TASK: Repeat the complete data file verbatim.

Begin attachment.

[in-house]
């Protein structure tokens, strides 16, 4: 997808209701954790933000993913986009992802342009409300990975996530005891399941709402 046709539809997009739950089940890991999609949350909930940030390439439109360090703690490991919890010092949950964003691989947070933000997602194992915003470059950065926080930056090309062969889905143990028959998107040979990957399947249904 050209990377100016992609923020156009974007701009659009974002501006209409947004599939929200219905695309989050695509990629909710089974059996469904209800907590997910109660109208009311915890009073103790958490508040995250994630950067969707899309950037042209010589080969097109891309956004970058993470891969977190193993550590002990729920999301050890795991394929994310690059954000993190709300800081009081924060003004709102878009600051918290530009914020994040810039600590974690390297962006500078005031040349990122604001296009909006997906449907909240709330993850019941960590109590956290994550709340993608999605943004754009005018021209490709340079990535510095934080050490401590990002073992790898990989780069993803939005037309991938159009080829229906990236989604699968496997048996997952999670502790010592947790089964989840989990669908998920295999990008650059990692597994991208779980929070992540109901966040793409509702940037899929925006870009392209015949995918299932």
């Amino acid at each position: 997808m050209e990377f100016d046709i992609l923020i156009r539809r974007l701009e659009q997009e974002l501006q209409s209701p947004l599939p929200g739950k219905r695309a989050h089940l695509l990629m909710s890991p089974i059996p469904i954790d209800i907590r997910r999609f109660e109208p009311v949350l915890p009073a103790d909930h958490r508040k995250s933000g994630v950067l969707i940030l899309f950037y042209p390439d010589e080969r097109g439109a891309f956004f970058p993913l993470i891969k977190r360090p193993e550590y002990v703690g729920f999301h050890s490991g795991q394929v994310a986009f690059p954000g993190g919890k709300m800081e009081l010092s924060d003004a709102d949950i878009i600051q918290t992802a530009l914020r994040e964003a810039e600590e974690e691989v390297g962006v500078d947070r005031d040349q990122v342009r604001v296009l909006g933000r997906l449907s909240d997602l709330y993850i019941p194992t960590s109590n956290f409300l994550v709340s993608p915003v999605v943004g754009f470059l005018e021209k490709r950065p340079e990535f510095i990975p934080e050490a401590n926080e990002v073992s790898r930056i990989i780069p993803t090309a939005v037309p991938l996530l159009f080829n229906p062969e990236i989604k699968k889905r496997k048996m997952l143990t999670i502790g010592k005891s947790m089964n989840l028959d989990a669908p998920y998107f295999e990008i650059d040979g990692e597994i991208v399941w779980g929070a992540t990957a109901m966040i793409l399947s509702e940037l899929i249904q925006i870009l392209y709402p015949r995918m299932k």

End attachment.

[in-house]
């Protein structure tokens, strides 16, 4: 997808209701954790933000993913986009992802342009409300990975996530005891399941709402 046709539809997009739950089940890991999609949350909930940030390439439109360090703690490991919890010092949950964003691989947070933000997602194992915003470059950065926080930056090309062969889905143990028959998107040979990957399947249904 050209990377100016992609923020156009974007701009659009974002501006209409947004599939929200219905695309989050695509990629909710089974059996469904209800907590997910109660109208009311915890009073103790958490508040995250994630950067969707899309950037042209010589080969097109891309956004970058993470891969977190193993550590002990729920999301050890795991394929994310690059954000993190709300800081009081924060003004709102878009600051918290530009914020994040810039600590974690390297962006500078005031040349990122604001296009909006997906449907909240709330993850019941960590109590956290994550709340993608999605943004754009005018021209490709340079990535510095934080050490401590990002073992790898990989780069993803939005037309991938159009080829229906990236989604699968496997048996997952999670502790010592947790089964989840989990669908998920295999990008650059990692597994991208779980929070992540109901966040793409509702940037899929925006870009392209015949995918299932």
């Amino acid at each position: 997808m050209e990377f100016d046709i992609l923020i156009r539809r974007l701009e659009q997009e974002l501006q209409s209701p947004l599939p929200g739950k219905r695309a989050h089940l695509l990629m909710s890991p089974i059996p469904i954790d209800i907590r997910r999609f109660e109208p009311v949350l915890p009073a103790d909930h958490r508040k995250s933000g994630v950067l969707i940030l899309f950037y042209p390439d010589e080969r097109g439109a891309f956004f970058p993913l993470i891969k977190r360090p193993e550590y002990v703690g729920f999301h050890s490991g795991q394929v994310a986009f690059p954000g993190g919890k709300m800081e009081l010092s924060d003004a709102d949950i878009i600051q918290t992802a530009l914020r994040e964003a810039e600590e974690e691989v390297g962006v500078d947070r005031d040349q990122v342009r604001v296009l909006g933000r997906l449907s909240d997602l709330y993850i019941p194992t960590s109590n956290f409300l994550v709340s993608p915003v999605v943004g754009f470059l005018e021209k490709r950065p340079e990535f510095i990975p934080e050490a401590n926080e990002v073992s790898r930056i990989i780069p993803t090309a939005v037309p991938l996530l159009f080829n229906p062969e990236i989604k699968k889905r496997k048996m997952l143990t999670i502790g010592k005891s947790m089964n989840l028959d989990a669908p998920y998107f295999e990008i650059d040979g990692e597994i991208v399941w779980g929070a992540t990957a109901m966040i793409l399947s509702e940037l899929i249904q925006i870009l392209y709402p015949r995918m299932k």